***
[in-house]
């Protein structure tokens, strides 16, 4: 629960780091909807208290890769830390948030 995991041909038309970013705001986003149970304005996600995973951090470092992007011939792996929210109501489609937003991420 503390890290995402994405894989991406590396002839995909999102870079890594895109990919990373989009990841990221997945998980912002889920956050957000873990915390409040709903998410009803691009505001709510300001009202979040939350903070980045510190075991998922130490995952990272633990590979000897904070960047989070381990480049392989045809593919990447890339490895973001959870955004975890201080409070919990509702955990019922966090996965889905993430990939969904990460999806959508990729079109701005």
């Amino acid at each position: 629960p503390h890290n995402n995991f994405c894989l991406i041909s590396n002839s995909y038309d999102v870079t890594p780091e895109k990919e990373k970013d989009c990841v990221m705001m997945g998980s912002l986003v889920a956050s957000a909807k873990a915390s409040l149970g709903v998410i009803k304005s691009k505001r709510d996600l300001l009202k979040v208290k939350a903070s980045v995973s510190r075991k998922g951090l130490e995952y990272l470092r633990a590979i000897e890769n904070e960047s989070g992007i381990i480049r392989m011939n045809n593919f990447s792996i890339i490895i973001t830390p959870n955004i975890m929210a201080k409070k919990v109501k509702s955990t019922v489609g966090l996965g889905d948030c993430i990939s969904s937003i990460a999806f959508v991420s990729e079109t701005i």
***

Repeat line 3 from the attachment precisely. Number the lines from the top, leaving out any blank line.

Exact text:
């Amino acid at each position: 629960p503390h890290n995402n995991f994405c894989l991406i041909s590396n002839s995909y038309d999102v870079t890594p780091e895109k990919e990373k970013d989009c990841v990221m705001m997945g998980s912002l986003v889920a956050s957000a909807k873990a915390s409040l149970g709903v998410i009803k304005s691009k505001r709510d996600l300001l009202k979040v208290k939350a903070s980045v995973s510190r075991k998922g951090l130490e995952y990272l470092r633990a590979i000897e890769n904070e960047s989070g992007i381990i480049r392989m011939n045809n593919f990447s792996i890339i490895i973001t830390p959870n955004i975890m929210a201080k409070k919990v109501k509702s955990t019922v489609g966090l996965g889905d948030c993430i990939s969904s937003i990460a999806f959508v991420s990729e079109t701005i």